Saturday, August 27, 2016

Friday, August 26, 2016

Get Growing

I write for the online "magazine", Get Growing. This week, I featured Giant Himalayan Lilies, Cardiocrinum giganteum. You can read that article, and others I wrote for this week's publication, right here.

Wednesday, August 24, 2016

From the photo drawer

Seeds of Cardiocrinum giganteum

Night primrose


Sunday, August 21, 2016

Drove to Nightcaps, made kites.

When I was a boy, I made kites from thin strips of wood tied with string, and newspaper glued with a paste of flour and water. Today, I showed Nightcaps' children how we did it back in the day and here's the result. It was the first time they'd flown a kite, they told me.

Leaving town, I saw this pine tree, illuminated against the grey sky.

Pine, sky, photographer, road.

Sunrise with cloud blanket

Friday, August 19, 2016

Glorious sunset in the South, vapour trails, over Riverton!

We don't often see jet aircraft in Riverton airspace. This one was flying west to east, quite low in the sky, I thought. I could hear it roar.

Thursday, August 18, 2016

Afternoon poultry check

Yep, everyone seems fine.


It's time to lift and re-deploy these babies. Mashua is a root crop that's well known in South America but only beginning to attract a following here in New Zealand. I've several varieties, including a slender white, but these fat fellows are the best, in my view. I like how they look, especially in the afternoon sun, piled up on my veranda ready for tomorrow's plant out.

Wednesday, August 17, 2016

Not a hazelnut

Winter is signalling it's imminent departure through the behaviour of the birds in the trees of my garden; they're singing a different tune in the evenings and it's one I recognise from spring's passed. My propagation beds are not as full as I intended them to be due to unexpected business and I'm feeling foolish for not having focused better on collecting cuttings from the things I want to have more of. It's not too late though, as the plum blossom hasn't yet burst, so I'm doubling down on my efforts to collect from afar for the near. Today, I planted a dozen rhubarb crowns given to me as a reward for pruning the apple trees of a woman who couldn't do them herself. As well, she gave me handfuls of gooseberry prunings which I've pushed, individually, into the soil of the beds. The three English Greengage seedlings I was given last week are now settled into the soil of the orchard park across the way and I'm planning to sow the seeds of the native broom, Carmichaelia odorata tomorrow, so I'm in catch-up mode and making some good progress. I'm becoming very enarmoured with gooseberries and will visit each of the rare specimens I already have growing here, thanks to thoughtful donors from all around Southland and Otago, and snip the tips of those to further populate the cuttings bed, so that I can increase the presence of those old favourites, the goosegog. It's a prickly business though, and I'm nursing several punctures. No matter, it has to be done and every morning is warmer, lighter and more filled with bird-song than the one before. Oh, and hazelnuts! I wanted to plant a hundred of those but haven't done one! I'm determined to find a cache and plant them post haste. Hist whist!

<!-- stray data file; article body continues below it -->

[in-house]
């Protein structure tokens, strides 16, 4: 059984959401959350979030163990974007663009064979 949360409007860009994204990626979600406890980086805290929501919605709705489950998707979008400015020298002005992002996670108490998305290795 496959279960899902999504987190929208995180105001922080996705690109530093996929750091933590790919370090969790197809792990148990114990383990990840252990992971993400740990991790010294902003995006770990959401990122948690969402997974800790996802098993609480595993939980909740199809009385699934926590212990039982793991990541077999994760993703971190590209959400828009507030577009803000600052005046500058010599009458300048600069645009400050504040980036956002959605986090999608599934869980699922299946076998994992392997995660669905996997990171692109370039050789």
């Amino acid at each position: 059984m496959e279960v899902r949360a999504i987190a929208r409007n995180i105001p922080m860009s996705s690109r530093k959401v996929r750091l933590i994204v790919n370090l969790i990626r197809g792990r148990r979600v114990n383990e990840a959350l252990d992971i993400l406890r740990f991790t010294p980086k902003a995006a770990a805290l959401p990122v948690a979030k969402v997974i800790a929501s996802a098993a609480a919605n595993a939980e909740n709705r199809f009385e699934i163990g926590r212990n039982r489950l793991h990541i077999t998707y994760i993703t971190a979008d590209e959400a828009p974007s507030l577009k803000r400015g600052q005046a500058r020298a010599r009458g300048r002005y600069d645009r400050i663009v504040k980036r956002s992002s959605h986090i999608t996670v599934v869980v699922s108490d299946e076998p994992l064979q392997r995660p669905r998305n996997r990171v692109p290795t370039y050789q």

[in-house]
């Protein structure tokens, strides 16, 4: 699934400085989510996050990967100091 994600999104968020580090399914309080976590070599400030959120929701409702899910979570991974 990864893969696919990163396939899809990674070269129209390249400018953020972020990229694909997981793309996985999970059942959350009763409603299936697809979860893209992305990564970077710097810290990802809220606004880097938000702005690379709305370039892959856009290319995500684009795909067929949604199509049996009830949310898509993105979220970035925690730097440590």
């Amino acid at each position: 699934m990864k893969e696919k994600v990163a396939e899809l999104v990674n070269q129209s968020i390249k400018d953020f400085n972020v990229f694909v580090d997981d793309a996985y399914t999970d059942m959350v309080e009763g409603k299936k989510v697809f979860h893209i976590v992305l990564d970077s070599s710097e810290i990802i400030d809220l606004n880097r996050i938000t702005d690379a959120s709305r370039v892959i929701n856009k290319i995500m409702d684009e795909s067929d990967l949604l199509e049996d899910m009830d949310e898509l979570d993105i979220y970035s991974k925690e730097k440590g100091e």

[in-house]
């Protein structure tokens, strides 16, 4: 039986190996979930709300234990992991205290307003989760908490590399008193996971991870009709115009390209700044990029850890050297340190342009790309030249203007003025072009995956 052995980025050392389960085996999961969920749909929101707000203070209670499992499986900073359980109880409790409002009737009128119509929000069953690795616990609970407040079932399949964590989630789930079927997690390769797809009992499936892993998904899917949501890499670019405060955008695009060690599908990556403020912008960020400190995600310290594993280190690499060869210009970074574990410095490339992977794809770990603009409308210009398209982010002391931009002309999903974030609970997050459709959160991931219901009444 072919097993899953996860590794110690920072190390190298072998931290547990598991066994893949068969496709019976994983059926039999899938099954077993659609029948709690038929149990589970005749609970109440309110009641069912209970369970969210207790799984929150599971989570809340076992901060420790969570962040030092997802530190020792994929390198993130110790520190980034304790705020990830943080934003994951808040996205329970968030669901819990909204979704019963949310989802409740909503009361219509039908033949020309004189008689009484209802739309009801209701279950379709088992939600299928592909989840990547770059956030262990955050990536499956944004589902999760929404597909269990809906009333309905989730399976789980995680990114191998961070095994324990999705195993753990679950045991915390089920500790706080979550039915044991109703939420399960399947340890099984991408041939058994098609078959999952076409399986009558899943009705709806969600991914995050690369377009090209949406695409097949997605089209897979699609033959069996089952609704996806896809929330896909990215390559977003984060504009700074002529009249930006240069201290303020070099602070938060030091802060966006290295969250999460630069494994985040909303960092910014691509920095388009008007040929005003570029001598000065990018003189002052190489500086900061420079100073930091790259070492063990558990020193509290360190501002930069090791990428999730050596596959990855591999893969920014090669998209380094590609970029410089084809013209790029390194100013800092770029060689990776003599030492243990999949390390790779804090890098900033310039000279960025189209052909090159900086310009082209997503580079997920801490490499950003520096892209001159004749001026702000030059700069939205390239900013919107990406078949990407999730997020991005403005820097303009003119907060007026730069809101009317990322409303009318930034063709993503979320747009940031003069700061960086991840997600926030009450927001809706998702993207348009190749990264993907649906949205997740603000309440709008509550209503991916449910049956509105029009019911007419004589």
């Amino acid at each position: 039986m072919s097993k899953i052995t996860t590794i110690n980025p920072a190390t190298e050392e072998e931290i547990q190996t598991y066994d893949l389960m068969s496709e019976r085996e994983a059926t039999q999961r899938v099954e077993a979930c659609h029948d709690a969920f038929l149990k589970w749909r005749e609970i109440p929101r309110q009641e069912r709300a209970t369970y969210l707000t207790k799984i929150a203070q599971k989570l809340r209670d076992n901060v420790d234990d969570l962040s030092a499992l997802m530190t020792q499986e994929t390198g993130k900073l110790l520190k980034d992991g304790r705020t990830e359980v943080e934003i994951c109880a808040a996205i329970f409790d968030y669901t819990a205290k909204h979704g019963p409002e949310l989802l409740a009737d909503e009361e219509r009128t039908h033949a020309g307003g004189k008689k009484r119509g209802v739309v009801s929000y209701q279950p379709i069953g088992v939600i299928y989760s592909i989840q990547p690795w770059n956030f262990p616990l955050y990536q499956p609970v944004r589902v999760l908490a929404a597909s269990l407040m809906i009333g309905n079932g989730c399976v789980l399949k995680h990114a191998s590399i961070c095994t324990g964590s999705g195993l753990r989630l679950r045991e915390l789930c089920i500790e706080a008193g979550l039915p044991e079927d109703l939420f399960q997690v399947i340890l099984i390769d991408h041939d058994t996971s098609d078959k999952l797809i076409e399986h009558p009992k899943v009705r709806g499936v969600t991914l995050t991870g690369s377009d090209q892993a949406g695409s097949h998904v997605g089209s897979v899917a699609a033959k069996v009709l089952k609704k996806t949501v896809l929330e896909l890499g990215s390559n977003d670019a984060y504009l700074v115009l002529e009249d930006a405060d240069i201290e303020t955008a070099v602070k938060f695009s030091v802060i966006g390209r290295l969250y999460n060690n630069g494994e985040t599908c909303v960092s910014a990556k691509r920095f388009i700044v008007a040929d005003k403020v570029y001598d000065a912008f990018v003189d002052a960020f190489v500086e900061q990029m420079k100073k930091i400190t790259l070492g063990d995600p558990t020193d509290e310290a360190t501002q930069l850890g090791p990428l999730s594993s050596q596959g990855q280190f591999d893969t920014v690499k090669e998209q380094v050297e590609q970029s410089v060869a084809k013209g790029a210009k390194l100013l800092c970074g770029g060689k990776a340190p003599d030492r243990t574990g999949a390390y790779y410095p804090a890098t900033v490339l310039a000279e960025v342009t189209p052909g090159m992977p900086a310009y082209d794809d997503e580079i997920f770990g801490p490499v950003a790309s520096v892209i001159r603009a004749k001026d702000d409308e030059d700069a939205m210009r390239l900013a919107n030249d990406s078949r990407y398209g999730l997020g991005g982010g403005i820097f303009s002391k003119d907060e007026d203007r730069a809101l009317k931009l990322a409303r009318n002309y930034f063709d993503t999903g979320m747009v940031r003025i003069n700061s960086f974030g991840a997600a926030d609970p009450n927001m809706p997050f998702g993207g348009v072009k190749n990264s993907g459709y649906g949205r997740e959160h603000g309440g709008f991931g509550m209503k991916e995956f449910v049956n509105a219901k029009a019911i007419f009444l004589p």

Wednesday, August 10, 2016

Guest post on The Standard

My "Grow the Commons" column has been posted on The Standard today. The comments are very encouraging. You can read them here, if you so choose.